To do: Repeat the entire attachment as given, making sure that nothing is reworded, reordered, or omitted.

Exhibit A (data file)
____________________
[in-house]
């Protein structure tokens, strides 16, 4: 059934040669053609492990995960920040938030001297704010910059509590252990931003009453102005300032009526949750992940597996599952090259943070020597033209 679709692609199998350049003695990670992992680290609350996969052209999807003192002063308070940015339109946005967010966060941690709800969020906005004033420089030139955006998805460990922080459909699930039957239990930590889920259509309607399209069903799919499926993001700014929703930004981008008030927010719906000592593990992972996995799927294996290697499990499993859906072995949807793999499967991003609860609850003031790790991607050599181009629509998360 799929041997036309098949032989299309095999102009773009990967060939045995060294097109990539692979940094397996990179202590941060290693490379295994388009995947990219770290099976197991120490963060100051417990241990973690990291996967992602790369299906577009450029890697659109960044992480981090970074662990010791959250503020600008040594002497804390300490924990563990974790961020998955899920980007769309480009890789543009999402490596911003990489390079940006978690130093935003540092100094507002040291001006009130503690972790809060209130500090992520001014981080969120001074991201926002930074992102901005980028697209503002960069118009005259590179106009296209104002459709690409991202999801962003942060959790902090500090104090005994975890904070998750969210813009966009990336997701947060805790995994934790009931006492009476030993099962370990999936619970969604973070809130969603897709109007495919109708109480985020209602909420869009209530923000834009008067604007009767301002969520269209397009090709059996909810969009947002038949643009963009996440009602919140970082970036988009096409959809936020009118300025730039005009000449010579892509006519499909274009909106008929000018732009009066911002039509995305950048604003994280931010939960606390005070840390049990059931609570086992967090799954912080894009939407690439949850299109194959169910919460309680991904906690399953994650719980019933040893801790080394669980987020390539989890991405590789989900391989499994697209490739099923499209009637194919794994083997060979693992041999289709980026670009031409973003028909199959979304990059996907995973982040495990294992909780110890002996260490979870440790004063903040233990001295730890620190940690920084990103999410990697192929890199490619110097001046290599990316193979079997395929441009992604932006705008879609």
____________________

[in-house]
């Protein structure tokens, strides 16, 4: 059934040669053609492990995960920040938030001297704010910059509590252990931003009453102005300032009526949750992940597996599952090259943070020597033209 679709692609199998350049003695990670992992680290609350996969052209999807003192002063308070940015339109946005967010966060941690709800969020906005004033420089030139955006998805460990922080459909699930039957239990930590889920259509309607399209069903799919499926993001700014929703930004981008008030927010719906000592593990992972996995799927294996290697499990499993859906072995949807793999499967991003609860609850003031790790991607050599181009629509998360 799929041997036309098949032989299309095999102009773009990967060939045995060294097109990539692979940094397996990179202590941060290693490379295994388009995947990219770290099976197991120490963060100051417990241990973690990291996967992602790369299906577009450029890697659109960044992480981090970074662990010791959250503020600008040594002497804390300490924990563990974790961020998955899920980007769309480009890789543009999402490596911003990489390079940006978690130093935003540092100094507002040291001006009130503690972790809060209130500090992520001014981080969120001074991201926002930074992102901005980028697209503002960069118009005259590179106009296209104002459709690409991202999801962003942060959790902090500090104090005994975890904070998750969210813009966009990336997701947060805790995994934790009931006492009476030993099962370990999936619970969604973070809130969603897709109007495919109708109480985020209602909420869009209530923000834009008067604007009767301002969520269209397009090709059996909810969009947002038949643009963009996440009602919140970082970036988009096409959809936020009118300025730039005009000449010579892509006519499909274009909106008929000018732009009066911002039509995305950048604003994280931010939960606390005070840390049990059931609570086992967090799954912080894009939407690439949850299109194959169910919460309680991904906690399953994650719980019933040893801790080394669980987020390539989890991405590789989900391989499994697209490739099923499209009637194919794994083997060979693992041999289709980026670009031409973003028909199959979304990059996907995973982040495990294992909780110890002996260490979870440790004063903040233990001295730890620190940690920084990103999410990697192929890199490619110097001046290599990316193979079997395929441009992604932006705008879609």